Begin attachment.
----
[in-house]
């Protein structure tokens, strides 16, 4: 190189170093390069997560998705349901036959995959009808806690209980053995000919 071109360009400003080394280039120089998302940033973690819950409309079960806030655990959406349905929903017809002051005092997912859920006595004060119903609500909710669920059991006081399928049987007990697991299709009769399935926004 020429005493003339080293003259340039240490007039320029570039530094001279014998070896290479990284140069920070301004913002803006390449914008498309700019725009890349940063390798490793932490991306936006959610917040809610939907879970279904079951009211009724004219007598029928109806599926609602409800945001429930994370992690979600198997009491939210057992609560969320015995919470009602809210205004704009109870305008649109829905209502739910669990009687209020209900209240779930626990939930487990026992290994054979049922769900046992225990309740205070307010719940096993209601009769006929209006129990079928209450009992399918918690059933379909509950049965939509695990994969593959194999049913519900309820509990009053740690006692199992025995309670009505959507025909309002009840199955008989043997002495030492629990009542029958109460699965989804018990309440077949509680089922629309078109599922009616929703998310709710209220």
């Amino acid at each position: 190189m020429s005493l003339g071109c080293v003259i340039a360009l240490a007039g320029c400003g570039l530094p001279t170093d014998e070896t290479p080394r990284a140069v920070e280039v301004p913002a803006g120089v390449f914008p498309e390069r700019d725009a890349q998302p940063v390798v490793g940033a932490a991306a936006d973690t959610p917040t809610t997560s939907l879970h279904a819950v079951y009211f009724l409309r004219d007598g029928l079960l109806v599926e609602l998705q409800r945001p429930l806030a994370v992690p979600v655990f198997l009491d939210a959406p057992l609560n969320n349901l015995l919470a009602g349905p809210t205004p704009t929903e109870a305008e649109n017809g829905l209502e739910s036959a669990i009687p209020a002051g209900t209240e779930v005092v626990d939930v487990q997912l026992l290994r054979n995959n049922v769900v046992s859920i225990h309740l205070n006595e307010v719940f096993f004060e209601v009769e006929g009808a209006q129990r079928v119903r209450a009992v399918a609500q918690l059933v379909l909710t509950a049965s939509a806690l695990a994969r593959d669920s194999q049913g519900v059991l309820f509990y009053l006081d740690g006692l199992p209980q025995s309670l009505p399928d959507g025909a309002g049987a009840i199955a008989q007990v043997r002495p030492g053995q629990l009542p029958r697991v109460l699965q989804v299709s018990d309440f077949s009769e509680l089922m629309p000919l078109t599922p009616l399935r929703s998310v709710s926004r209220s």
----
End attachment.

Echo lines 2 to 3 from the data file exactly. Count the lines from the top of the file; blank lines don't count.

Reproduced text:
């Protein structure tokens, strides 16, 4: 190189170093390069997560998705349901036959995959009808806690209980053995000919 071109360009400003080394280039120089998302940033973690819950409309079960806030655990959406349905929903017809002051005092997912859920006595004060119903609500909710669920059991006081399928049987007990697991299709009769399935926004 020429005493003339080293003259340039240490007039320029570039530094001279014998070896290479990284140069920070301004913002803006390449914008498309700019725009890349940063390798490793932490991306936006959610917040809610939907879970279904079951009211009724004219007598029928109806599926609602409800945001429930994370992690979600198997009491939210057992609560969320015995919470009602809210205004704009109870305008649109829905209502739910669990009687209020209900209240779930626990939930487990026992290994054979049922769900046992225990309740205070307010719940096993209601009769006929209006129990079928209450009992399918918690059933379909509950049965939509695990994969593959194999049913519900309820509990009053740690006692199992025995309670009505959507025909309002009840199955008989043997002495030492629990009542029958109460699965989804018990309440077949509680089922629309078109599922009616929703998310709710209220």
């Amino acid at each position: 190189m020429s005493l003339g071109c080293v003259i340039a360009l240490a007039g320029c400003g570039l530094p001279t170093d014998e070896t290479p080394r990284a140069v920070e280039v301004p913002a803006g120089v390449f914008p498309e390069r700019d725009a890349q998302p940063v390798v490793g940033a932490a991306a936006d973690t959610p917040t809610t997560s939907l879970h279904a819950v079951y009211f009724l409309r004219d007598g029928l079960l109806v599926e609602l998705q409800r945001p429930l806030a994370v992690p979600v655990f198997l009491d939210a959406p057992l609560n969320n349901l015995l919470a009602g349905p809210t205004p704009t929903e109870a305008e649109n017809g829905l209502e739910s036959a669990i009687p209020a002051g209900t209240e779930v005092v626990d939930v487990q997912l026992l290994r054979n995959n049922v769900v046992s859920i225990h309740l205070n006595e307010v719940f096993f004060e209601v009769e006929g009808a209006q129990r079928v119903r209450a009992v399918a609500q918690l059933v379909l909710t509950a049965s939509a806690l695990a994969r593959d669920s194999q049913g519900v059991l309820f509990y009053l006081d740690g006692l199992p209980q025995s309670l009505p399928d959507g025909a309002g049987a009840i199955a008989q007990v043997r002495p030492g053995q629990l009542p029958r697991v109460l699965q989804v299709s018990d309440f077949s009769e509680l089922m629309p000919l078109t599922p009616l399935r929703s998310v709710s926004r209220s």